Peer mentor shares encouragement for families caring for Veterans


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In 2003, Robin Cleveland’s world was flipped upside down. Her husband of 20 years, a Marine, returned home from deployment in Iraq with undiagnosed injuries that made it difficult for him to walk or to rise from a seated or laying position. He also had a number of other challenges that affected his entire body and included changes to his behavior, mood, memory, personality and cognitive abilities.

“He came back very different than when he left,” says Cleveland. “When they finally diagnosed him with a spinal cord injury, traumatic brain injury, post traumatic stress disorder and a host of other challenges in 2004 it all began to make sense.”

Cleveland is a peer mentor with VA’s Caregiver Support Program based in Virginia. She currently serves as mentor to at least six caregivers across the nation. She loses count of the exact number because she also mentors caregivers through the Christopher and Dana Reeve Foundation and the Paralyzed Veterans of America Mid-Atlantic Chapter.

While waiting nearly a year for her husband to be fully diagnosed, Cleveland spent a lot of time in the Walter Reed Army Medical Center. She admits the devastation, loss, hurt and pain she witnessed there drove her to help other caregivers.

Her work with caregivers began very organically. It was as simple as a conversation in the waiting area of the hospital, and over time, became more formalized and national in scope. She actually served on a work group through the Wounded Warrior Project to help shape VA’s Caregiver Support Program. She has also served as a VA peer mentor for the last three years and has been associated with the program for the last five.

“If this is what I am going through, then I know that there is someone else out there whose journey is far worse than ours,” says Cleveland. “I feel a responsibility to pay it forward and to share the lessons that I’ve learned.”

In recognition of November’s National Family Caregiver Month, here are a few tips and encouragement for caregivers shared by Cleveland in a recent telephone interview:

“When your life is flipped upside down, you can always find a lot of things to cry about. Instead I choose to find things to smile about.”

Some days can be so overwhelming, you want to scream or cry, or even do a bit of both. It’s during these moments –taking a few deep breaths and expressing gratefulness may help you turn your focus to positive feelings such as happiness and hope. Feelings of gratitude will lift your spirits and brighten your perspective. For the times when that doesn’t work, reach out to VA’s Caregiver Support Line—1-855-260-3274. The line is staffed with caring licensed professionals that can connect caregivers and Veterans with services within and outside of VA, assist with tips and strategies for managing self-care, or just listen if that’s what is needed at the moment.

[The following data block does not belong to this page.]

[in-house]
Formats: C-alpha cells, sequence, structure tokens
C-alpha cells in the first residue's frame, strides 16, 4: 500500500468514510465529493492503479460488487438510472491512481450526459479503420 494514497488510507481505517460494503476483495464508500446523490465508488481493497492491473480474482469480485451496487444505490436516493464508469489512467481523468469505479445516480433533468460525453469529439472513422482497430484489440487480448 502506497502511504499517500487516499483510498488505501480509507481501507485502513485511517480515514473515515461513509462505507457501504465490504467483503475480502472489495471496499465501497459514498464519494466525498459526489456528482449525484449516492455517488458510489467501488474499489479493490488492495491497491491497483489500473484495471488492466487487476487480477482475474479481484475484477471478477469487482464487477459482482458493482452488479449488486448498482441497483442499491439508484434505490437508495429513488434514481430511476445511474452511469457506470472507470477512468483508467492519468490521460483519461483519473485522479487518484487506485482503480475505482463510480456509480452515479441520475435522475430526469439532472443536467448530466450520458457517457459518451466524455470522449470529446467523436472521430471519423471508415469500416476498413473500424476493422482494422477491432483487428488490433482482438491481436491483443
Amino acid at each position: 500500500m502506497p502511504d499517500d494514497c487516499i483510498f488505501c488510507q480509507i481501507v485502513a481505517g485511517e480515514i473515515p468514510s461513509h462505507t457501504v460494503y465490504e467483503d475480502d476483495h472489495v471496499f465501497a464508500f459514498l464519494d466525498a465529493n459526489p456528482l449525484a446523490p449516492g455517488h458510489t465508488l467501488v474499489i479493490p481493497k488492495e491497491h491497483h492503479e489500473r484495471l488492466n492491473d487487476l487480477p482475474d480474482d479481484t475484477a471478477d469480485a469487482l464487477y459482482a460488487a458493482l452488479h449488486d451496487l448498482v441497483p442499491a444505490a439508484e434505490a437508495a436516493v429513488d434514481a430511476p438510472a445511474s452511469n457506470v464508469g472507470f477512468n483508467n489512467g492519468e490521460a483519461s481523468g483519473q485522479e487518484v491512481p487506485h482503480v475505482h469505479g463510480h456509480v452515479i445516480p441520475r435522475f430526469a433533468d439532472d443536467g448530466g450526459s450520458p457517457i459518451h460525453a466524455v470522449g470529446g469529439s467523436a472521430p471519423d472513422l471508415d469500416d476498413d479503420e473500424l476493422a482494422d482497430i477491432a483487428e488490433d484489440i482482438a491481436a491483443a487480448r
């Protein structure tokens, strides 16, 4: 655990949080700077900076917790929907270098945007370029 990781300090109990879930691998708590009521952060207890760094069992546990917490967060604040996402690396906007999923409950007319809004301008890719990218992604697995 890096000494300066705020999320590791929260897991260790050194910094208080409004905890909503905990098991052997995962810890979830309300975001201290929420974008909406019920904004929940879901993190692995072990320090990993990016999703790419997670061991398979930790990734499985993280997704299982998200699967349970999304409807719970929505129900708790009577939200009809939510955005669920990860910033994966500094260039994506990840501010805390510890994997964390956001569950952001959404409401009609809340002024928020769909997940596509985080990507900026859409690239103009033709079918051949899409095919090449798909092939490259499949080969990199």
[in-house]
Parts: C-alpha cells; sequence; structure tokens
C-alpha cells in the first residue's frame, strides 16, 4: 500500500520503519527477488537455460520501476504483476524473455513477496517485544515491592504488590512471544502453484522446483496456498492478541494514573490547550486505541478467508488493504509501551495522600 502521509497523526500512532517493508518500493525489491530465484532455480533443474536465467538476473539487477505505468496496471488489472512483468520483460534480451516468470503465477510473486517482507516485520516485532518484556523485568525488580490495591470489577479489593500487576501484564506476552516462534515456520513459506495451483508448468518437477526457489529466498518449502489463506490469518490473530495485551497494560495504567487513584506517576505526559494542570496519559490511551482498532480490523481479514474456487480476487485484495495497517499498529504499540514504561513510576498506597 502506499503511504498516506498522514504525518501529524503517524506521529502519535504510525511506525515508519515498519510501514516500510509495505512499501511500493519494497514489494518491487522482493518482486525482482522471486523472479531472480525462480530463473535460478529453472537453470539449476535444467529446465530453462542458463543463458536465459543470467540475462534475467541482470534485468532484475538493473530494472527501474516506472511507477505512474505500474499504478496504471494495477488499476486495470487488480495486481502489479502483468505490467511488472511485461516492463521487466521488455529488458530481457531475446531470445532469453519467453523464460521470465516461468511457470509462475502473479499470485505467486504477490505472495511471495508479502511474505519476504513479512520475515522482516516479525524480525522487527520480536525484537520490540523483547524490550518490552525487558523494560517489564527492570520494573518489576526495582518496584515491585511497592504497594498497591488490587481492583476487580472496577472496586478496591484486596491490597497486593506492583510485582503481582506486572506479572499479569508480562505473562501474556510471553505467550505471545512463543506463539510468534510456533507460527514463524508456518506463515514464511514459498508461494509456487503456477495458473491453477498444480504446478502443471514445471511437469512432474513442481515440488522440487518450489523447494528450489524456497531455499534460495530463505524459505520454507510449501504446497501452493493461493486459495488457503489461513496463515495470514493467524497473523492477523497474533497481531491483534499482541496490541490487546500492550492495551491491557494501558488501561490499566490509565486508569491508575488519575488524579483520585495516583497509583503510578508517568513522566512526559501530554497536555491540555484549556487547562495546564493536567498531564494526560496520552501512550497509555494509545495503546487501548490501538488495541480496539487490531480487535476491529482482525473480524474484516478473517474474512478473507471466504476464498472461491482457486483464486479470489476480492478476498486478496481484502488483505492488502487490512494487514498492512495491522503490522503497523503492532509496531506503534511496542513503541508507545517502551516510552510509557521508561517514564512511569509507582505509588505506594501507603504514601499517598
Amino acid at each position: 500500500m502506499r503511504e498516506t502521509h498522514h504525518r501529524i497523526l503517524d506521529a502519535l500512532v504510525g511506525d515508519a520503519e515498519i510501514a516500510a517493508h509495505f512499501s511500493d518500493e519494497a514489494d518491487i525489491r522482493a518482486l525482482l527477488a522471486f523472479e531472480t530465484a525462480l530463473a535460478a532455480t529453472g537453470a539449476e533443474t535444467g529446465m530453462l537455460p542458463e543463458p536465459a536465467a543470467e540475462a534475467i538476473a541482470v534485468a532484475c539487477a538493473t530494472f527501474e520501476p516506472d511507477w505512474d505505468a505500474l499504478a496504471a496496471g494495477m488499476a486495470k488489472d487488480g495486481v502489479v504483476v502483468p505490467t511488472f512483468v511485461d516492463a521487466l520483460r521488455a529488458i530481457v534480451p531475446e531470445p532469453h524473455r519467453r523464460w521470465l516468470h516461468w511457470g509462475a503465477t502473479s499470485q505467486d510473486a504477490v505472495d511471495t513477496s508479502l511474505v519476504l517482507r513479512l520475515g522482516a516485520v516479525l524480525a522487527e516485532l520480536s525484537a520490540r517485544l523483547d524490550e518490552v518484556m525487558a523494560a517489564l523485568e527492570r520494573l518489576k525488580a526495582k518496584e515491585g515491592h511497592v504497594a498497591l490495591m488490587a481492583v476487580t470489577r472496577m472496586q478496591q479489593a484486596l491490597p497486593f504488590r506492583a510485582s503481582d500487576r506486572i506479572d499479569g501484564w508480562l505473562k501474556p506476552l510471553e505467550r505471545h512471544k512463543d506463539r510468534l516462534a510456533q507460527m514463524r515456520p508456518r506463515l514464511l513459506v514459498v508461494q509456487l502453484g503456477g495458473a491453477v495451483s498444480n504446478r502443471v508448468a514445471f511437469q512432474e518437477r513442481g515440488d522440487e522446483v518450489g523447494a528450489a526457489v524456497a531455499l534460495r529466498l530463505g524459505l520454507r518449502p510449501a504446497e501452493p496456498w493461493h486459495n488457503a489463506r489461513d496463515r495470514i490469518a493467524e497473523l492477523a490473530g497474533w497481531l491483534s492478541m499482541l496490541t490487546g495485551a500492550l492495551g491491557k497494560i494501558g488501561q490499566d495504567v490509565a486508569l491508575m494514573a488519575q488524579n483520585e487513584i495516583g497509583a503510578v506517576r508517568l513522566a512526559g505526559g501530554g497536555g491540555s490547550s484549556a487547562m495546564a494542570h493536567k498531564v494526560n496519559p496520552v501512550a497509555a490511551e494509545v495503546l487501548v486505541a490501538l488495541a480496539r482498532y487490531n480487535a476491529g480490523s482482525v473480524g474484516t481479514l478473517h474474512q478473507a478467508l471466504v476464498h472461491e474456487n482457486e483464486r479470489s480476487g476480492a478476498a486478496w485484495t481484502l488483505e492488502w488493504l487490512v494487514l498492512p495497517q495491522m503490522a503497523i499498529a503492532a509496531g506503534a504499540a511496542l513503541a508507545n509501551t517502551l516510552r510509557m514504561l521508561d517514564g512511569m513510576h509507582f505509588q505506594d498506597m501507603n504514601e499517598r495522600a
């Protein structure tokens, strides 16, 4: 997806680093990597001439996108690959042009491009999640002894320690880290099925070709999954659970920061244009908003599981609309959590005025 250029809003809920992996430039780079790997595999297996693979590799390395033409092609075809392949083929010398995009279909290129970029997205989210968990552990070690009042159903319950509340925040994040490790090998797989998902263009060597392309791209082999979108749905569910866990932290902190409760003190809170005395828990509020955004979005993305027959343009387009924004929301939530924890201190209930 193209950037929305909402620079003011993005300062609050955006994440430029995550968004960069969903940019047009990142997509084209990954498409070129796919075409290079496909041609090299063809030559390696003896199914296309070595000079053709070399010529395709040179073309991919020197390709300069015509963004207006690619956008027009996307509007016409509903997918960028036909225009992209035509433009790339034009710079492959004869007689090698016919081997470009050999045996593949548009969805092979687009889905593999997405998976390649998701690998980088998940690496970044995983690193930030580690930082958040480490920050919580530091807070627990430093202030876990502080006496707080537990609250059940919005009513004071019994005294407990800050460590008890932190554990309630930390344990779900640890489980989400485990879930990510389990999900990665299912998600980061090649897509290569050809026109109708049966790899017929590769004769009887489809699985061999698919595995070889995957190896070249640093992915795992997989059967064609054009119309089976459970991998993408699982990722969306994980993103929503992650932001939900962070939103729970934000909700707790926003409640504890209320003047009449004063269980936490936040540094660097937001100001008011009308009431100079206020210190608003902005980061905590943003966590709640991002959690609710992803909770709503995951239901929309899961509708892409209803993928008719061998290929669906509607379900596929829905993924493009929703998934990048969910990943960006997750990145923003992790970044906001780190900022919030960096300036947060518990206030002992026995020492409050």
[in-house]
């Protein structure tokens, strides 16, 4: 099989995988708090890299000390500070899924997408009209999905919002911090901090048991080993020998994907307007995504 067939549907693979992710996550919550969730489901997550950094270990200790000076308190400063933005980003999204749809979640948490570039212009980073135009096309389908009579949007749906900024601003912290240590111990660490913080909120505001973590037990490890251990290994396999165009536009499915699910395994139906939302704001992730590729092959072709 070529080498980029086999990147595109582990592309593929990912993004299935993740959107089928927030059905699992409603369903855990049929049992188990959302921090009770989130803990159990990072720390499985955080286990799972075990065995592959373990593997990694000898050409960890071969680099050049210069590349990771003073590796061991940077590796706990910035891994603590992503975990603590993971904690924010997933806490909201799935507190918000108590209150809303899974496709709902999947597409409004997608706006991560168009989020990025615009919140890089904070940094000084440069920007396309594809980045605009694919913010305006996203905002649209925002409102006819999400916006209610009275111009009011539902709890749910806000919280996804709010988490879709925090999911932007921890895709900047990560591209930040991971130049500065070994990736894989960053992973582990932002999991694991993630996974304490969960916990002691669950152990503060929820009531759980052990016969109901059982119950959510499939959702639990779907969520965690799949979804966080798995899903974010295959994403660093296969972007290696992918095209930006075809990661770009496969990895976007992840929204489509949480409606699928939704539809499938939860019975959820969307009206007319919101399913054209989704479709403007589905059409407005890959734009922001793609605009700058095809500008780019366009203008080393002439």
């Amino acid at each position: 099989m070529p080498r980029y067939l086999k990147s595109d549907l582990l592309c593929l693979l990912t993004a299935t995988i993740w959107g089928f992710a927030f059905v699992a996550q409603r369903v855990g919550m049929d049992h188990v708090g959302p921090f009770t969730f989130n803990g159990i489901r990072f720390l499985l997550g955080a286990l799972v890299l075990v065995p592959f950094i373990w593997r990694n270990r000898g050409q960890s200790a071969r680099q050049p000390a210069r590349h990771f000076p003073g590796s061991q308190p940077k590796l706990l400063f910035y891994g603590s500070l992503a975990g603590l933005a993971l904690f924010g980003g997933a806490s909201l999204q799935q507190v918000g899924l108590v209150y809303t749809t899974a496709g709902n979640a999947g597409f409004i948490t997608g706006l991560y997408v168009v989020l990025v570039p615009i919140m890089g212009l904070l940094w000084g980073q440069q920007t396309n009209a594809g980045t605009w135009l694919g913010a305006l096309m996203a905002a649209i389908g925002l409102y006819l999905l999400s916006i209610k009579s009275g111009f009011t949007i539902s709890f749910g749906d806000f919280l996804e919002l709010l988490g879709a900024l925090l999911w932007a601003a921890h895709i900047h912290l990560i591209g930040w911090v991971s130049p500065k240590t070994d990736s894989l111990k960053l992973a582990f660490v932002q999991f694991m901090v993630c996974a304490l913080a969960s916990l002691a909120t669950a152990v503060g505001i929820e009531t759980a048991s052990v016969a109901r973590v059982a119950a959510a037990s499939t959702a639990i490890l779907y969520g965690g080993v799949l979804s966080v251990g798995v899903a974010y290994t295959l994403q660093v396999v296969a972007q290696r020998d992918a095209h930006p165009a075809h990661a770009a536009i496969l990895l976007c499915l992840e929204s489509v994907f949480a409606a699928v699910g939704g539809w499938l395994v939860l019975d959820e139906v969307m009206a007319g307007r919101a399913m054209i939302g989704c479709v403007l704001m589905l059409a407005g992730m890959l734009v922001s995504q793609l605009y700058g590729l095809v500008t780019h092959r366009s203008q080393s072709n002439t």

“I can’t be at my best if I don’t take care of me. I can’t give my best if I don’t take care of me. I think the Caregiver Support Program does an exceptional job of reminding us to put ourselves back into the equation and to sometimes even put ourselves first.”

Caregivers exert a significant amount of energy and attention focusing on the needs of others. An unintended consequence of this outward focus on others is the risk of losing sight of your own needs and feeling depleted. For help building a routine of self-care, take this self-care assessment and use a daily attention diary for one month. Each weekly diary offers daily activities and reflections to focus your attention on much-needed self-care.

“Say goodbye to going it alone.” I would like for every caregiver to know there is an entire community of caregivers, caregiver supporters, and resources to assist you. You just need to take advantage of the help.”

VA’s Caregiver Support Program provides a wide range of support designed to identify health care resources, maintain a safe environment, manage the physical and emotional demands of caregiving, and form a community of support. To learn more about available support programs—including those listed below—call the Caregiver Support Line or contact the Caregiver Support Coordinator at the nearest VA medical center.

Two great resources to consider using are:

  • Monthly Telephone Groups: Caregivers looking for a community of support and guidance on a variety of caregiving topics can join a monthly group at their convenience. Audio recordings and handouts are available for those caregivers unable to join the call.
  • Peer Support Mentoring: Caregivers of Veterans of all eras may participate in peer support mentoring, both as mentors and as mentees usually for six months. Mentors and mentees communicate using email, telephone, and letter writing depending on what works best for both. For those unable to commit to six months, one-time support may be available through the Compassionate Connections Program.

About the authors:  Dore Mobley, a communications specialist with the Veterans Health Administration’s Office of Patient Care Services, worked with peer support mentor Robin Cleveland on this article.

Author

Dore Mobley

Dore Mobley is a communications specialist with Patient Care Services in the Veterans Health Administration.